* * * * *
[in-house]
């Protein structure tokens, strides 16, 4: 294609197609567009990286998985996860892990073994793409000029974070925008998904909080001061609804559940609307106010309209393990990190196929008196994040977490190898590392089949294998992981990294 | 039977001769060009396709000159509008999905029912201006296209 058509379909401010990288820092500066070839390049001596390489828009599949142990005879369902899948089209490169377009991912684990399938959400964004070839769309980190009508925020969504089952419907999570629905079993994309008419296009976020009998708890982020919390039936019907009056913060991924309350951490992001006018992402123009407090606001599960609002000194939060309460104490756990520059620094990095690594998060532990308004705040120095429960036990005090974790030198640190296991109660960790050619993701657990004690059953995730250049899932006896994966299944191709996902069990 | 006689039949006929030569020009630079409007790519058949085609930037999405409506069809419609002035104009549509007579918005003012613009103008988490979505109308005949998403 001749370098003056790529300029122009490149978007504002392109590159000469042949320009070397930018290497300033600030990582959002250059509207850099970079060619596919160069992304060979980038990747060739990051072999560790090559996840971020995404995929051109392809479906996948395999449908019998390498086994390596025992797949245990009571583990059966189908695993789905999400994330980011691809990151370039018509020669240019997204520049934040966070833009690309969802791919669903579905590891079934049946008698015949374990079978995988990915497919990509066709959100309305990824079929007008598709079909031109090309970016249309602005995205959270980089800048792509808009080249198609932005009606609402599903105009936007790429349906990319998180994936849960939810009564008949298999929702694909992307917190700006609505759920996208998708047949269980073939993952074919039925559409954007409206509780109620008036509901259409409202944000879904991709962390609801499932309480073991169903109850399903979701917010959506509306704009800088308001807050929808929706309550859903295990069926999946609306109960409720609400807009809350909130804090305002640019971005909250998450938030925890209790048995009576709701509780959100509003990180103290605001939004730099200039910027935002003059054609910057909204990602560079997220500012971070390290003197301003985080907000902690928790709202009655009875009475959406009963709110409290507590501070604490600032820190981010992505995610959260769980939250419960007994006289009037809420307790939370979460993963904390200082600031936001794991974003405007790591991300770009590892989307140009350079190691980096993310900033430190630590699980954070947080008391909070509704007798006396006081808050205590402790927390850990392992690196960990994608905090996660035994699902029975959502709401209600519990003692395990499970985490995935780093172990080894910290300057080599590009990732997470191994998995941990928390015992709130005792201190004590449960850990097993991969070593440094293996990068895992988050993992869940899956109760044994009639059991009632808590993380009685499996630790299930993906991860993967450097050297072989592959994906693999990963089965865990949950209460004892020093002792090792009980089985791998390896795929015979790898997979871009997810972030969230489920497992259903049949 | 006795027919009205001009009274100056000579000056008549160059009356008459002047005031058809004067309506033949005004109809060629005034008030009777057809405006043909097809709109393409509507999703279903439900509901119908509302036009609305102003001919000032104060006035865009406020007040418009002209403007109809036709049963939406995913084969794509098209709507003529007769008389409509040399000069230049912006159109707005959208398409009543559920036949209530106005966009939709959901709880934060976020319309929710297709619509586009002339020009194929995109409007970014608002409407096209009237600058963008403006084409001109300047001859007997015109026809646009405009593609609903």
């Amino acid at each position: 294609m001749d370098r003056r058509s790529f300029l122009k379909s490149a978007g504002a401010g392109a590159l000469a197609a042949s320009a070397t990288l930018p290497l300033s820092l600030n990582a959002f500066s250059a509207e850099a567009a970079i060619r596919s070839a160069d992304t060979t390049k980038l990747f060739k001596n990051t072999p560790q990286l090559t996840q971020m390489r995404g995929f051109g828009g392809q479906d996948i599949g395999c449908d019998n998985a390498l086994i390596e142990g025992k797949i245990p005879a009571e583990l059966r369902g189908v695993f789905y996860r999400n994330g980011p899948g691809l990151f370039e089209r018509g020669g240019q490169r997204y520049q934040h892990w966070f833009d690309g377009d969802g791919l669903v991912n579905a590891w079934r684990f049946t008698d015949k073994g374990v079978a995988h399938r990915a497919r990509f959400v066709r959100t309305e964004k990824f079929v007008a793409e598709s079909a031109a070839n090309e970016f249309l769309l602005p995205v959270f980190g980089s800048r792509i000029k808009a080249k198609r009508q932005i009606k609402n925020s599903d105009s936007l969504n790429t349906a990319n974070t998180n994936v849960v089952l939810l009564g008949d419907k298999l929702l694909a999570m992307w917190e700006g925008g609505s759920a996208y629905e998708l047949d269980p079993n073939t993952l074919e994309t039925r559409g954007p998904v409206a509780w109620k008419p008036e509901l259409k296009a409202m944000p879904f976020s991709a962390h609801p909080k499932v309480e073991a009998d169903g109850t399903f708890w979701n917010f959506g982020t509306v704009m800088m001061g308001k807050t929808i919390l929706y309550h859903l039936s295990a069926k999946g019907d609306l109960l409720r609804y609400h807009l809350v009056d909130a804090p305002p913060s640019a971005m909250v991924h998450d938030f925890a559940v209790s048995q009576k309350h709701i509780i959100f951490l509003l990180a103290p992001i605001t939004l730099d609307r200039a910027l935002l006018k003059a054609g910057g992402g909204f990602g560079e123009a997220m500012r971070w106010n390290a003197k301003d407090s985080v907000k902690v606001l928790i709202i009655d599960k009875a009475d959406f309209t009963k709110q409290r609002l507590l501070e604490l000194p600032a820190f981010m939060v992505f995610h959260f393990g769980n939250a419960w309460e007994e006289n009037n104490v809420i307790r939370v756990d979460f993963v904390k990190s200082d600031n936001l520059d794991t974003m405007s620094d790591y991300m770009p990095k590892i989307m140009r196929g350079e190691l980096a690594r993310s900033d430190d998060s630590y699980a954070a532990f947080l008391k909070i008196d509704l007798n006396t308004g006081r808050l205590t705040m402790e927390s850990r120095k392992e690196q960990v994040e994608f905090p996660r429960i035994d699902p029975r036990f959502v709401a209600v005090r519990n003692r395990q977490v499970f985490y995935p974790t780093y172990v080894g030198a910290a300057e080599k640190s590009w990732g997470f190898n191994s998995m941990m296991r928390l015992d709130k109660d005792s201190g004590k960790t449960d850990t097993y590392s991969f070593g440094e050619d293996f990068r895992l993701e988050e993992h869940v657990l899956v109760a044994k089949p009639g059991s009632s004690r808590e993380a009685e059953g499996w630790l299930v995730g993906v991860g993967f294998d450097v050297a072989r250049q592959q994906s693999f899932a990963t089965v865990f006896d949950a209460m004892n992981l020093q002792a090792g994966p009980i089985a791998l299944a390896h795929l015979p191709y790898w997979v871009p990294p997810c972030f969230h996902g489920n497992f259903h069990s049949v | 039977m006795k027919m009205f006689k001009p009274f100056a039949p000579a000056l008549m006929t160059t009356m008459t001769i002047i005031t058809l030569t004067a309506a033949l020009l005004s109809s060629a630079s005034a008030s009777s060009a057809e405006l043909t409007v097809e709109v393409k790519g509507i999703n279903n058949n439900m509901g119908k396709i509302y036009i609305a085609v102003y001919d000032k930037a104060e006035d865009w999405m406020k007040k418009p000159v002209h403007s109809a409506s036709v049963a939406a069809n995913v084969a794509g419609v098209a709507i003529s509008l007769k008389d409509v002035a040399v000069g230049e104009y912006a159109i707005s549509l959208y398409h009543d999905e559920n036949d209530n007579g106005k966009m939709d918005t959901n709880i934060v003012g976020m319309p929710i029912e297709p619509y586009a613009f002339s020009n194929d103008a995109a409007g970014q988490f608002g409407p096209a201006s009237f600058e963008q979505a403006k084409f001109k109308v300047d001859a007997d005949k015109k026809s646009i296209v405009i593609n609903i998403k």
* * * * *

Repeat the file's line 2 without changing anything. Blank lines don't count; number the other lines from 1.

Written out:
């Protein structure tokens, strides 16, 4: 294609197609567009990286998985996860892990073994793409000029974070925008998904909080001061609804559940609307106010309209393990990190196929008196994040977490190898590392089949294998992981990294 | 039977001769060009396709000159509008999905029912201006296209 058509379909401010990288820092500066070839390049001596390489828009599949142990005879369902899948089209490169377009991912684990399938959400964004070839769309980190009508925020969504089952419907999570629905079993994309008419296009976020009998708890982020919390039936019907009056913060991924309350951490992001006018992402123009407090606001599960609002000194939060309460104490756990520059620094990095690594998060532990308004705040120095429960036990005090974790030198640190296991109660960790050619993701657990004690059953995730250049899932006896994966299944191709996902069990 | 006689039949006929030569020009630079409007790519058949085609930037999405409506069809419609002035104009549509007579918005003012613009103008988490979505109308005949998403 001749370098003056790529300029122009490149978007504002392109590159000469042949320009070397930018290497300033600030990582959002250059509207850099970079060619596919160069992304060979980038990747060739990051072999560790090559996840971020995404995929051109392809479906996948395999449908019998390498086994390596025992797949245990009571583990059966189908695993789905999400994330980011691809990151370039018509020669240019997204520049934040966070833009690309969802791919669903579905590891079934049946008698015949374990079978995988990915497919990509066709959100309305990824079929007008598709079909031109090309970016249309602005995205959270980089800048792509808009080249198609932005009606609402599903105009936007790429349906990319998180994936849960939810009564008949298999929702694909992307917190700006609505759920996208998708047949269980073939993952074919039925559409954007409206509780109620008036509901259409409202944000879904991709962390609801499932309480073991169903109850399903979701917010959506509306704009800088308001807050929808929706309550859903295990069926999946609306109960409720609400807009809350909130804090305002640019971005909250998450938030925890209790048995009576709701509780959100509003990180103290605001939004730099200039910027935002003059054609910057909204990602560079997220500012971070390290003197301003985080907000902690928790709202009655009875009475959406009963709110409290507590501070604490600032820190981010992505995610959260769980939250419960007994006289009037809420307790939370979460993963904390200082600031936001794991974003405007790591991300770009590892989307140009350079190691980096993310900033430190630590699980954070947080008391909070509704007798006396006081808050205590402790927390850990392992690196960990994608905090996660035994699902029975959502709401209600519990003692395990499970985490995935780093172990080894910290300057080599590009990732997470191994998995941990928390015992709130005792201190004590449960850990097993991969070593440094293996990068895992988050993992869940899956109760044994009639059991009632808590993380009685499996630790299930993906991860993967450097050297072989592959994906693999990963089965865990949950209460004892020093002792090792009980089985791998390896795929015979790898997979871009997810972030969230489920497992259903049949 | 006795027919009205001009009274100056000579000056008549160059009356008459002047005031058809004067309506033949005004109809060629005034008030009777057809405006043909097809709109393409509507999703279903439900509901119908509302036009609305102003001919000032104060006035865009406020007040418009002209403007109809036709049963939406995913084969794509098209709507003529007769008389409509040399000069230049912006159109707005959208398409009543559920036949209530106005966009939709959901709880934060976020319309929710297709619509586009002339020009194929995109409007970014608002409407096209009237600058963008403006084409001109300047001859007997015109026809646009405009593609609903």